> >       require research. Some others have also thought it requires
> research.
> >       This is quite odd given that TCP has worked with beta=0.5 since
> late 80's
> >       and there are already tons of research and experince over several
> >       decades with beta=0.5 when in slow start. What is the further
> >       analysis and evaluation that would be needed?
> >       In addition, Beta=0.5 in slow start is also the current draft
> standard,
> >       so the correct question for the wg is why to change beta=0.5 to
> 0.7 and
> >       what is the justification for the change (and why is such
> justification
> >       not written down in the draft)?
> >
> >       I'm also confused about the statement that the Issue 2 may just
> cause
> >       more losses and an additional round of recovery. That's simply to
> point
> >       of view of a CUBIC flow and fully ignores the impact to the other
> traffic.
> >       It is a severe violotion of congestion control principles to inject
> >       unnecessary packets (undelivered packets) to the network. Please
> see the
> >       description of congestion collapse in Sec 5 of RFC 2914 due to
> >       undelivered packets and explain why the overload of up to 40%
> undelivered
> >       packets when applying beta=0.7 in slow start is not creating
> congestion
> >       collapse (of some degree)? By this far nobody has explained or
> argued
> >       otherwise. I think this is the most serious issue with the draft.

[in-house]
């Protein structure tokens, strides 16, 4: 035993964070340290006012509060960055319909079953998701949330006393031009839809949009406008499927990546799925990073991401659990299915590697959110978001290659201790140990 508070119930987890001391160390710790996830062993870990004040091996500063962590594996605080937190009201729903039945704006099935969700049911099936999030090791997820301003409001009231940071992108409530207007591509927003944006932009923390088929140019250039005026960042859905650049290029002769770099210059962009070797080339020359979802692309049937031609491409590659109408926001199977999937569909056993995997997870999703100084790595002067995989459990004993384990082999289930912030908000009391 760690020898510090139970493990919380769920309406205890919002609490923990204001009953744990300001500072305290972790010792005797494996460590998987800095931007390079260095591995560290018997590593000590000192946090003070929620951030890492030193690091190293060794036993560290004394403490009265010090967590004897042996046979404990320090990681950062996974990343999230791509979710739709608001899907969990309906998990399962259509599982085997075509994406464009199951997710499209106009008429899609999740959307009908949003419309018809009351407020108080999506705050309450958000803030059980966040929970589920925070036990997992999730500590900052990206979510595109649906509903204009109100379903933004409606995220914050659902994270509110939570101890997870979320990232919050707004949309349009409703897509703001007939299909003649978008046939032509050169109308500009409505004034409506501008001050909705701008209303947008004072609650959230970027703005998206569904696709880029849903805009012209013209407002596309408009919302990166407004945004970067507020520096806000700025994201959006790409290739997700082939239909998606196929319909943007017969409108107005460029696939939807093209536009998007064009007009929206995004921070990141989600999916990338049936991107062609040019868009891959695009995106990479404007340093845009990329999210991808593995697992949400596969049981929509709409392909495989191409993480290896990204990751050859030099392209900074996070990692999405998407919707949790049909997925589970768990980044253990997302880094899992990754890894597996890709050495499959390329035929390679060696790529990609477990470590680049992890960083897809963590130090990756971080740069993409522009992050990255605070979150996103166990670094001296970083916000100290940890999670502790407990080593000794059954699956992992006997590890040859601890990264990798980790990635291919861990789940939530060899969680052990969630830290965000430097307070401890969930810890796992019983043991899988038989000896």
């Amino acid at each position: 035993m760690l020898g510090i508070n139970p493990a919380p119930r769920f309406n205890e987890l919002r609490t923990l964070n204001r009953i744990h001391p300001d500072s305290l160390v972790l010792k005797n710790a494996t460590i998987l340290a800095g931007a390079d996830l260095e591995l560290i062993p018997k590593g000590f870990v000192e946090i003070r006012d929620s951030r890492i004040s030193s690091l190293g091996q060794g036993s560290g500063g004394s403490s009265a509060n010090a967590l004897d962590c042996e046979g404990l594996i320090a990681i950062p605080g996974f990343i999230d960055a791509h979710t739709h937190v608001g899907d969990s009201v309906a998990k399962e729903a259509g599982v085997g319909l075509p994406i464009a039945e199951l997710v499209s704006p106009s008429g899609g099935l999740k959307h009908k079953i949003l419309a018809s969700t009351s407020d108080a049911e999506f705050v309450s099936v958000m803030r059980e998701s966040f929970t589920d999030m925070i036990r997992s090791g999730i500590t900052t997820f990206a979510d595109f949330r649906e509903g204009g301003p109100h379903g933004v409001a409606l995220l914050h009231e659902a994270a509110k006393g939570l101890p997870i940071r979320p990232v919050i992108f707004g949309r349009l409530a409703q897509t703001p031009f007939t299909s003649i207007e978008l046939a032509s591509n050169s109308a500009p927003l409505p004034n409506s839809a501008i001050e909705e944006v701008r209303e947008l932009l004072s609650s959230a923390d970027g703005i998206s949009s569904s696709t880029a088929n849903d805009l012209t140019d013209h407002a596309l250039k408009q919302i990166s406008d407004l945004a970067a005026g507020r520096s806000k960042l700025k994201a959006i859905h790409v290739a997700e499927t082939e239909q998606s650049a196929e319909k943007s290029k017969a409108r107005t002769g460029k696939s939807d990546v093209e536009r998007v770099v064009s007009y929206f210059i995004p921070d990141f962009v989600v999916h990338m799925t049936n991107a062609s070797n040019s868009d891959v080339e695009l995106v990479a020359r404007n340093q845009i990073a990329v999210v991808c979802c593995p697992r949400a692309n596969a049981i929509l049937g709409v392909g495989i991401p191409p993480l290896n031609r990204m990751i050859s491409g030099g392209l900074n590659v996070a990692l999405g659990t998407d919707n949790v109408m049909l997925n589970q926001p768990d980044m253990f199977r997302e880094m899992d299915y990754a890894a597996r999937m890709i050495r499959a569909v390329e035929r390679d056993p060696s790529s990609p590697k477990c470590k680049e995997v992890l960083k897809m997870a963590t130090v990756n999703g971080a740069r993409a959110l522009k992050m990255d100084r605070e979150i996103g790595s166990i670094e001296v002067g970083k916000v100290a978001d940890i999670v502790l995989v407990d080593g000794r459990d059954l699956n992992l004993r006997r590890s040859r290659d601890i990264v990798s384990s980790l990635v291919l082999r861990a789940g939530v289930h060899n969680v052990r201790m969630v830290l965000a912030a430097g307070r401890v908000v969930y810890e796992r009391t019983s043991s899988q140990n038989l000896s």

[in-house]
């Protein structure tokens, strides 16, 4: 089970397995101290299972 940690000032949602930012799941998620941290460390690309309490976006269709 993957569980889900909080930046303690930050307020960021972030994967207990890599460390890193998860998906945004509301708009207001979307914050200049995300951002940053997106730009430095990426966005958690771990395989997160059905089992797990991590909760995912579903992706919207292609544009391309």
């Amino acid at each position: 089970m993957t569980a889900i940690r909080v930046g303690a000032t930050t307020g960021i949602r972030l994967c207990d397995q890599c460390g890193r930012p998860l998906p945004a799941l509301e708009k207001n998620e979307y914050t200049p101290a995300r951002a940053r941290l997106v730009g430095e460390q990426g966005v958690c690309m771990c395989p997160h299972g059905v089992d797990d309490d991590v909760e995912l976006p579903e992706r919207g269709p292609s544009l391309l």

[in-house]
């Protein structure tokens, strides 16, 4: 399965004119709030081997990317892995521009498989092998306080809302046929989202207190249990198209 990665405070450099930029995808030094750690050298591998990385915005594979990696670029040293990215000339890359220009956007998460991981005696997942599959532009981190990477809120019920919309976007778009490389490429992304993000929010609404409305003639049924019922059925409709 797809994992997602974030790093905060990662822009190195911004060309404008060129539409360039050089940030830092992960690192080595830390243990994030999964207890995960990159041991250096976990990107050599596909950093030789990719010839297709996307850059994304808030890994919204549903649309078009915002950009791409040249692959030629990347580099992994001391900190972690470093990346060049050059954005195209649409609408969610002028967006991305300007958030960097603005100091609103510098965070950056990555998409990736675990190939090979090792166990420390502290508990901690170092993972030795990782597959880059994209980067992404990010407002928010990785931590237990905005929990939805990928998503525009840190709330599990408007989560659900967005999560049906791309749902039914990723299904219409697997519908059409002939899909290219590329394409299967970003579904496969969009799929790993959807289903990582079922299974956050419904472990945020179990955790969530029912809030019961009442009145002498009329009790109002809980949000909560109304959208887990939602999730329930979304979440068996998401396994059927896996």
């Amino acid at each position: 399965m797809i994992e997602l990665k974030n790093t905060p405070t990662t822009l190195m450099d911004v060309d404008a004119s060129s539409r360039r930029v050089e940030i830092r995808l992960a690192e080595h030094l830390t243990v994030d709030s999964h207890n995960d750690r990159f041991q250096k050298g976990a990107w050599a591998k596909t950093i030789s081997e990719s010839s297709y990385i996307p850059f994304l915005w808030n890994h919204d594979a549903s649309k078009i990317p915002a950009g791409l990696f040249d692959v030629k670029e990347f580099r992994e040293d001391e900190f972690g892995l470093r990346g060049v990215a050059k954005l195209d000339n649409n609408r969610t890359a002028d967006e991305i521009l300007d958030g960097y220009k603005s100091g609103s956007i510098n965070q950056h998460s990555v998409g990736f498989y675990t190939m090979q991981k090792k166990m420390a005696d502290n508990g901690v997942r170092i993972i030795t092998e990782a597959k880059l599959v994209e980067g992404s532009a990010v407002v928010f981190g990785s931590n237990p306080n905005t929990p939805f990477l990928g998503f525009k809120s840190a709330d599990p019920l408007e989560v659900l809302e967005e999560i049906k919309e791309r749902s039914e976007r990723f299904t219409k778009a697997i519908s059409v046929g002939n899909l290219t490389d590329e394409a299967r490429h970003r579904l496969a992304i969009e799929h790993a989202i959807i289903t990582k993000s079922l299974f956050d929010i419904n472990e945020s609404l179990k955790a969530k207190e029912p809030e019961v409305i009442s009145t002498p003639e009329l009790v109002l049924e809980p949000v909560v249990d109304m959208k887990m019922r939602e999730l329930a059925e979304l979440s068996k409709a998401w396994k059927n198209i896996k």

> >
> >       In order to make progress with the draft, these issues must not be
> >       ignored IMHO. If the wg decides to publish the draft without
> addressing
> >       the issues, at minimum the facts with the issues must be
> appropriately
> >       documented in the draft.
> >
> >
> > I personally don't think MD=0.7 will cause congestion collapse as I
> haven't seen such evidence
> > so far.
>
> We cannot have evidence if nobody has done any measurements. The impact to
> other coexisting traffic cannot be observed without *measuring* it.
>
> Everyone also needs to understand that congestion collapse comes in
> different degrees, it does not need to be full collapse (see RFC 2914)
> and I am not claiming full collapse would occur (that would have been
> noticed without measurements). But any degree must be avoided by
> an acceptable congestion control algo.
>
> The evidence is present in the measurements done in RFC 2914. In the case
> of CUBIC, the sender is not totally unresponsive to congestion but
> its response is too mild, not following the "MUST" in RFC 5681, and
> results in up to 40 % of injected packets to be undelivered packets.
>
> > It can delay the convergence time and it's already explained in the
> draft.
>
> It is exactly the wrong way of looking at the problem from a CUBIC
> sender point of view. We are not discussing on the impact to the CUBIC
> sender itself but the impact to the other traffic. There are no words
> about it in the draft.
>
> The impact to the CUBIC sender itself is negligible as we all probably
> very well know (the sender may continue with transmitting data with
> higher rate or at least with the rate that is its share even if it needs
> to recover from another loss).
>
> Instead, it should be obvious that if a flow reduces cwnd so little that